Huskies find their way to the fast lane | Larry Stone
The Huskies’ Sarknado of an offense was a constant blur of activity Saturday night.
Seattle Times columnist
The Huskies’ Sarknado of an offense was a constant blur of activity Saturday night. Retake Montlake? At some of the more relentless junctures, I’d have settled for retaking a breath.
Fans who came to lazily savor the ambience of new Husky Stadium barely had time to take a quick glance sideways. Turn your head at your own peril; shoot, five plays were liable to have gone by while you admired the boats in the harbor or marveled at the clarity of the new scoreboard.
This was fast-break football, made doubly frenetic by the fact that Boise State played the same mode. It was as if style points were awarded for most plays run per minute, a blur of dueling game plans that might have been choreographed by Paul Westhead.
Huddles? We don’t have time for no stinkin’ huddles. Think Oregon at its most frantic, though not always, to the Huskies’ seeming detriment in the first half, with the same payoff at the end.
The pace was exactly what Steve Sarkisian envisioned when he amped up the Husky offense, taken for its maiden run on a picturesque evening of monumental purpose and ecstatic result for Washington.
“It wasn’t fast and chaotic,’’ Sarkisian said afterward. “It was fast, and we executed.”
In the end, Boise State was not able to burst the Huskies’ bubble-screen. With quarterback Keith Price staying fully in control while working at breakneck speed — Sarkisian called it playing with “a quiet mind,” not an easy balance on a night fraught with potential distractions — the UW sprinted and soared to a robust 38-6 victory.
Sarkisian’s grand plan in the offensive makeover — besides freeing up Price to play instinctual football, a mission that must be rated as a major initial success — was to wear down the opposing defense to soften them up for the late dagger.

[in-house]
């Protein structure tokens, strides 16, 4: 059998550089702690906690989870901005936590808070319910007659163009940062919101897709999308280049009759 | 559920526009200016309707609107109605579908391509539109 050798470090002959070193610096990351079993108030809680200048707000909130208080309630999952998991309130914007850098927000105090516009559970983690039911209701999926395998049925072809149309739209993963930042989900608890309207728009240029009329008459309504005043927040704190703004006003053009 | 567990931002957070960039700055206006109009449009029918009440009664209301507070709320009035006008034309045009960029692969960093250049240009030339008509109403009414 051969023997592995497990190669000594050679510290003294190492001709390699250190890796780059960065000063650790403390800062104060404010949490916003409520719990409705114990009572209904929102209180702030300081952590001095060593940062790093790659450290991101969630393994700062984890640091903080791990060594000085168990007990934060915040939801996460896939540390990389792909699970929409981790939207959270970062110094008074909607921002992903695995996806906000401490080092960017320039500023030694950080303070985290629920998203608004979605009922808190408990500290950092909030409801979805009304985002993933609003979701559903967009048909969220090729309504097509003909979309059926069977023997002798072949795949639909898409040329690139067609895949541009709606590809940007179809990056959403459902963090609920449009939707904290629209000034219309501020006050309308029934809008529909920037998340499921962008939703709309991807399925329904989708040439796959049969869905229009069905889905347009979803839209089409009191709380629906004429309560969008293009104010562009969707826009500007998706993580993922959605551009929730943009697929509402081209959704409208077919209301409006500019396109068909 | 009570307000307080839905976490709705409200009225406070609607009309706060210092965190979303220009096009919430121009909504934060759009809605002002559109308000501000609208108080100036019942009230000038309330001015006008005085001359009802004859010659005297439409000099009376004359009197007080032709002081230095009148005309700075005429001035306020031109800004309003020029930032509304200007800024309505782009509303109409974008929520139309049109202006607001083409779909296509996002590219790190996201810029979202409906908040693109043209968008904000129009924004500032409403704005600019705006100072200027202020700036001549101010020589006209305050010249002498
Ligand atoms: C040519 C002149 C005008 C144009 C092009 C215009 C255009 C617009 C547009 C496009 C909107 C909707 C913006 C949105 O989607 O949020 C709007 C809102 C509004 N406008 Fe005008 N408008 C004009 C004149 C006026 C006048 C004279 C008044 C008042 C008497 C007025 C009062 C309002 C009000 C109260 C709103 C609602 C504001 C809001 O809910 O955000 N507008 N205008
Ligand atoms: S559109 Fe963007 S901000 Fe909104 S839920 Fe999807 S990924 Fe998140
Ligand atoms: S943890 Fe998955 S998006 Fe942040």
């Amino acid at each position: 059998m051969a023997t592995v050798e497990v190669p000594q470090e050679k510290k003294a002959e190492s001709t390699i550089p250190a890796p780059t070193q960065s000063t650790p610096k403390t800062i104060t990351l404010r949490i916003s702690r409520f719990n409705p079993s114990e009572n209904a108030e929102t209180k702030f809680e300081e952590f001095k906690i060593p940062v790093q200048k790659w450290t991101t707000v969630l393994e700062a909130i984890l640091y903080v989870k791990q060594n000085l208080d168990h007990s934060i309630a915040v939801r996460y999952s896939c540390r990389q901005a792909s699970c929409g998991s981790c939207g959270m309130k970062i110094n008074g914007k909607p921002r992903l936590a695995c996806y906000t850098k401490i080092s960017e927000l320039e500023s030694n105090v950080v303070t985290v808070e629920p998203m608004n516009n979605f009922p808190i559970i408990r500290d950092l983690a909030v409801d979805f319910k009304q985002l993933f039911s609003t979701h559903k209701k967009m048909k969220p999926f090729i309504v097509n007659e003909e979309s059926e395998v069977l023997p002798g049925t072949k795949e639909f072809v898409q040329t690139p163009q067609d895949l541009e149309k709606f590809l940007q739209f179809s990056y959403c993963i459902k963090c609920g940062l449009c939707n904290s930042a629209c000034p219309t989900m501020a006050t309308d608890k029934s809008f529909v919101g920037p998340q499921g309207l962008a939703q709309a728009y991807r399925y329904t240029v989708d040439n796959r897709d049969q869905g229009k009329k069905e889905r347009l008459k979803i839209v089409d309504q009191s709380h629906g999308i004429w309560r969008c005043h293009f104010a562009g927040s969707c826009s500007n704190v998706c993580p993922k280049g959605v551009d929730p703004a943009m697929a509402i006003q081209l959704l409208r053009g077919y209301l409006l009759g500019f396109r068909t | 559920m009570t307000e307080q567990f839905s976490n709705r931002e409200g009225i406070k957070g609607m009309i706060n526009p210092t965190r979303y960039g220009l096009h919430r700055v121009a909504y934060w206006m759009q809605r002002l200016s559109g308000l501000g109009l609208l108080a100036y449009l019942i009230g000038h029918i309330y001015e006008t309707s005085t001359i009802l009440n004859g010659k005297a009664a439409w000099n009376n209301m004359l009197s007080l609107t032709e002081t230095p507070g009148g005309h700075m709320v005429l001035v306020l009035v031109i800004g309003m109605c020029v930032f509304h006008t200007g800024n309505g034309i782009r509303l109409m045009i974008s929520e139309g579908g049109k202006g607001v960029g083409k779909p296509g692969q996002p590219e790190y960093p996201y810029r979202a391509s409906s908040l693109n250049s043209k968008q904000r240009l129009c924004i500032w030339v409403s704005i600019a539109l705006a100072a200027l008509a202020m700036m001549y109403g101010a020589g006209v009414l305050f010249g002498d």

But there was a twist before the twist: the Huskies’ own defense was presented with the same challenge as their opponents. Boise State not unexpectedly went up-tempo, too — a juxtaposition of similar styles that served mainly to highlight Washington’s significant edge in playmakers, and in defensive prowess. Those dynamics made all the difference.
Ominously, the Huskies couldn’t break away in the first half though they dominated the stat sheet. They ran 52 plays and put up 313 yards, nearly matching last year’s full-game averages of 69 plays and 355 yards.
Yet they came away with just 10 points, salvaging a mere field goal out of two drives inside the Boise State 15. The nagging fear was that like an ace pitcher who works out of jams early and then finds his groove in later innings, the 19th-ranked Broncos would develop energy from their escapes.
But even without Austin Seferian-Jenkins, who watched the game in full uniform from the sideline while serving his appropriate one-game suspension, the Husky offense hummed even louder after intermission, just as hoped for.
“Coach Sark said he wants to finish in the second half,’’ said senior wide receiver Kevin Smith. “The third quarter came and we went. We just went.”
Recovering from a here-we-go-again start — an interception on his first pass of the season — Price ran the offense with poise and efficiency. It helped, of course, that he was not constantly under siege, a testament to the Huskies’ remade offensive line. And when Boise State did apply pressure, Price avoided his past tendency to try to make something out of nothing.
Instead, he bided his time, waiting for the proper moment to make something out of something, including two electrifying touchdown passes in the third quarter to Kasen Williams and tight end Josh Perkins that broke the game open. By that time, the Broncos were sucking air, right on schedule.
“Yeah, seemed really tired,’’ Perkins said. “They were easier to block in the second half. They couldn’t really get lined up. They were looking for their calls, and we already had our calls.”
The depth in Price’s receiving corps was notable. Seven players caught balls, and that was without their All-America candidate at tight end. Lurking always as the ultimate security blanket was running back Bishop Sankey, who bulled his way to 161 yards and two touchdowns.
The Huskies’ defense, meanwhile, found its own second wind, stopping Boise State on a huge fourth-and-one in the third quarter. That, it turned out, expunged the Broncos’ final chance to make a game of it.
After that, it was a whirlwind of Huskies in motion, 592 yards worth, until finally, with the game safely in hand and Price chillin’ on the bench, Sarkisian let up on the gas pedal.
“It was weird at the end when we slowed down, because we had been going so fast for so long,’’ said Sarkisian.
At that point, they had earned the respite.
|Most TD passes by a Huskies QB|
|Keith Price took over the top spot Saturday.|
Larry Stone: 206-464-3146 or firstname.lastname@example.org. On Twitter @StoneLarry